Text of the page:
An Integrated Approach For
Prevention of PPH
Akmal Samsor
December, 2011.
Outline
• Maternal Mortality
• Causes of Maternal Mortality
• Prevention of PPH at Health Facility
• Prevention PPH at Hom...
Leading Causes of Maternal Death
Cause of death Developed
countries
Africa Asia LAC
Hemorrhage 13% 34% 31% 21%
Hypertensiv...
Causes of Maternal Mortality
Indirect
14%
HIV
3%
Other direct causes
5%
unclassified
6%
Sepsis
11%
Anemia
8%
Hypertensive
...
Skilled Care During Delivery (AMSTL)
7
Preventing PPH in Births Attended Skilled
Providers
Physiologic
management
Active management OR and 95% CI
Bristol Trial...
Niger: Reduction in Post-partum
Hemorrhage
8 USAID HEALTH CARE IMPROVEMENT PROJECT
Percentage of deliveries where Active Management of Third Stage of Labor -AMTSL- was
implemented in accordance to standard...
Deliveries Attended by SBAs
“A woman who
is pregnant has
one foot in the
grave”
. . .
Local Proverb, Chad
Parent Death & Child Survival in
Bangladesh
Cumulative probability of survival of child to age 10 years
Father alive: 88.6...
“The significant
problems we face
cannot be solved at
the same level of
thinking we were at
when we created
them.”
Albert ...
New Thinking : Community Based
Prevention of PPH
Components of Community Based
Prevention of PPH
BCC component :
• Counseling pregnant
women on BP & CR
• Danger sings of
p...
Implementation
Implementation
Evidence from community based
PPH prevention
Indonesia
 Safety: No women took medication
at wrong time
 Acceptability: w...
Evidence from community based
PPH prevention
Afghanistan
 Safety: 100% took correctly after
birth including 22 sets of tw...
Evidence from community based
PPH prevention
“Our wives will not die
anymore because of bleeding,
if they take this drug a...
Evidence from community based
PPH prevention
• 18,761 pregnant women were dispensed misoprostol by
FCHVs with no significa...
Evidence from community based
PPH prevention
• 1620 women, placebo-controlled trial
• Misoprostol: oral, stable, positive ...
Global Policy Change
“ After consideration of the evidence for efficacy
and safety , the Committee decided to add
misopros...
Vision for the future
“ A world FREE
from PPH
mortality”.
World Map in Proportion to Maternal Mortality
Integration: AMTSL & CB prevention of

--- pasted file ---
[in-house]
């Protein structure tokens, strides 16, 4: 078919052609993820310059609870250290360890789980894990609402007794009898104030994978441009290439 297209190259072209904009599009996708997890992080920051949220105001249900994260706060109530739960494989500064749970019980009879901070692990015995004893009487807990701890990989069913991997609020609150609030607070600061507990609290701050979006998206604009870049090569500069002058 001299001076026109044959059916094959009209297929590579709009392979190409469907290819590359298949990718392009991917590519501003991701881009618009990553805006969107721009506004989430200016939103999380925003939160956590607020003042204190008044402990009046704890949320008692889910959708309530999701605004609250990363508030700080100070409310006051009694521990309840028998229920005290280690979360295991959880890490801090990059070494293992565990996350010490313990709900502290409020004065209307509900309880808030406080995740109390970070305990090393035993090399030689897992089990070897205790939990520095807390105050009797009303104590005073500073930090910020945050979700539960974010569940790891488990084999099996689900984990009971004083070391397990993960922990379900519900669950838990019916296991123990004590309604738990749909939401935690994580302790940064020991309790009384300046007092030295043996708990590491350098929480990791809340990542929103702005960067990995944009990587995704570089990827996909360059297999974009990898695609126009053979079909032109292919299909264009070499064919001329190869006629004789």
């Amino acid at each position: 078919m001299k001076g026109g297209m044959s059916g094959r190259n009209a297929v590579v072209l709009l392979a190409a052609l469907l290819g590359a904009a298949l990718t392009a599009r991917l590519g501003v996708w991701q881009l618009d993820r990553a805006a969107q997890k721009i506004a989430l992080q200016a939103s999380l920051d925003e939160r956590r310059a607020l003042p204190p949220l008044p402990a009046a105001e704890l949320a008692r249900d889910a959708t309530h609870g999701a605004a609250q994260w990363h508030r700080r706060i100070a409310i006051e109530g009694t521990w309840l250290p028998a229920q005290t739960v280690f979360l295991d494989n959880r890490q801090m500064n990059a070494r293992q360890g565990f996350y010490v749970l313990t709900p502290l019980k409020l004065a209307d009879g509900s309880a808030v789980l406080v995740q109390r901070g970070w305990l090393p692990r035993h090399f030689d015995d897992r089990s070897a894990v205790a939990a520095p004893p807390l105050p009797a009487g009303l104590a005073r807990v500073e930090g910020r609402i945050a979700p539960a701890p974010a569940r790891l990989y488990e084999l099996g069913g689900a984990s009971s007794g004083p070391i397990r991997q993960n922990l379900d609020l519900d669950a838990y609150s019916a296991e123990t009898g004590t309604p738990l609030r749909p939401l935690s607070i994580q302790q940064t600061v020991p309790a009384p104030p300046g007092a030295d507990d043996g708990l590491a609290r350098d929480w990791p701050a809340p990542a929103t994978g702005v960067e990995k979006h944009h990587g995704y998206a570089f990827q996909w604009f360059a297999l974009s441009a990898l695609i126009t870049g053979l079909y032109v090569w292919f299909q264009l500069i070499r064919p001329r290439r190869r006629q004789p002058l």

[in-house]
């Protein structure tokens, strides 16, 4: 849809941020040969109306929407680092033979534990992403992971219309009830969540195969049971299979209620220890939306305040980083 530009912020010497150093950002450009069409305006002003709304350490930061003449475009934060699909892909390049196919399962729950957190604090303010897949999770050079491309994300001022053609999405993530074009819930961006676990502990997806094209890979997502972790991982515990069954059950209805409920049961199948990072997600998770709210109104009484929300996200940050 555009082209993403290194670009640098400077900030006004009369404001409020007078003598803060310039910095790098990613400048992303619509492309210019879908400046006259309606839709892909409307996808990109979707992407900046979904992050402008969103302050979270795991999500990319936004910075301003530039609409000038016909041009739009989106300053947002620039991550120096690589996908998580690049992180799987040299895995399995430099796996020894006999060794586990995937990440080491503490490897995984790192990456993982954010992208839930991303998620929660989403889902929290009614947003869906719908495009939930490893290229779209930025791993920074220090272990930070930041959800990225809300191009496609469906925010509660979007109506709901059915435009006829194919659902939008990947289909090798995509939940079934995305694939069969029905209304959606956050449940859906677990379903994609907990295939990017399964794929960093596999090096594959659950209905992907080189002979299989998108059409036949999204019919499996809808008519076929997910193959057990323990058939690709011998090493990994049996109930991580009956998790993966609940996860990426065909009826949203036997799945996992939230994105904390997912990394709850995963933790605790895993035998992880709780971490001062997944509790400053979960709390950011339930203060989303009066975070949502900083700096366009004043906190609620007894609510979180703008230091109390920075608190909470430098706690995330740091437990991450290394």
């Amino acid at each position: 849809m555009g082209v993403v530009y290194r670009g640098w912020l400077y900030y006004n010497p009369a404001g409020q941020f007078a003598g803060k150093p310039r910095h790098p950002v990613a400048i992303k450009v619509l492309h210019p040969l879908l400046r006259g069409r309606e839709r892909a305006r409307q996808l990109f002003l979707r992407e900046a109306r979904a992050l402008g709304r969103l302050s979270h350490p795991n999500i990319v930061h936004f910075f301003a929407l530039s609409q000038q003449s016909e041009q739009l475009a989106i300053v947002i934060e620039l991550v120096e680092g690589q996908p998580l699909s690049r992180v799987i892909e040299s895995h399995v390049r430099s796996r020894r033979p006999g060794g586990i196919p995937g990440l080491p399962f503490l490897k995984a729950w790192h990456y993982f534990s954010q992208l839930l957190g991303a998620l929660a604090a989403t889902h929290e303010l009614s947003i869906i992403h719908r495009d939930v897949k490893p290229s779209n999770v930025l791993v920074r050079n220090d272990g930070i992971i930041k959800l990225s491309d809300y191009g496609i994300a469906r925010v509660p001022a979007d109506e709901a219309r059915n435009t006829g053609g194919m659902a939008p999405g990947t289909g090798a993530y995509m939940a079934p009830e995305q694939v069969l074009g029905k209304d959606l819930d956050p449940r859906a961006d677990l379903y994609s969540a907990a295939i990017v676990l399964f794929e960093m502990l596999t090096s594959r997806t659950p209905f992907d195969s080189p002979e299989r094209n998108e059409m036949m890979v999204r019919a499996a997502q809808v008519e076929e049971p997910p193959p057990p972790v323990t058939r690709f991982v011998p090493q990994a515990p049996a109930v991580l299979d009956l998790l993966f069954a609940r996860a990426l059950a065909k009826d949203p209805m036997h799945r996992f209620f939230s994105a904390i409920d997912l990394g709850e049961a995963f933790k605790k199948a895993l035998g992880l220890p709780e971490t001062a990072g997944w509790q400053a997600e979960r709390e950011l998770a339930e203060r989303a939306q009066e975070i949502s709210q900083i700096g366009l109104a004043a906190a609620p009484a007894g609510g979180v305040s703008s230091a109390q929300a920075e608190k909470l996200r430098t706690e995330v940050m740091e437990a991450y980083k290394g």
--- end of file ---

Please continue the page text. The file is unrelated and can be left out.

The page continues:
PPH
Integration will enable the facility based and
community based health care provi...
Integration: AMTSL & CB prevention of
PPH (cont …)
• Improved Quality of counseling:
• SBAs no longer doing the routine BP...
Currently how counseling is done ?
• IEC is the duty of every health worker
• CHW is counseling (??) a client
• SBA is cou...
Collaboration: AMTSL & CB prevention
of PPH
• Collaboration will enable different partners to
deliver health services at a...
Collaboration: AMTSL & CB prevention
of PPH
Making this world FREE from PPH mortality ?
Can I do it ?
“NO !”
But Why ?
Cha...
This in not a Mission Impossible
Thank you
Comments/Questions ?
Prevention of Postpartum Haemorrhage (An Integrated Approach)
Prevention of Postpartum Haemorrhage (An Integrated Approach)
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Prevention of Postpartum Haemorrhage (An Integrated Approach)

Implementing an integrated approach to prevent postpartum haemorrhage, leading cause of maternal death in developing countries, can reduce maternal mortality drastically. The integrated approach consists of: improving the quality of practice of AMTSL at health facilities and use of Misoprostol in home deliveries.
Published on: Mar 4, 2016
Published in: Health & Medicine      
Source: www.slideshare.net


Transcripts - Prevention of Postpartum Haemorrhage (An Integrated Approach)

  • 1. An Integrated Approach For Prevention of PPH Akmal Samsor December, 2011.
  • 2. Outline • Maternal Mortality • Causes of Maternal Mortality • Prevention of PPH at Health Facility • Prevention PPH at Home Births • A world FREE from PPH mortality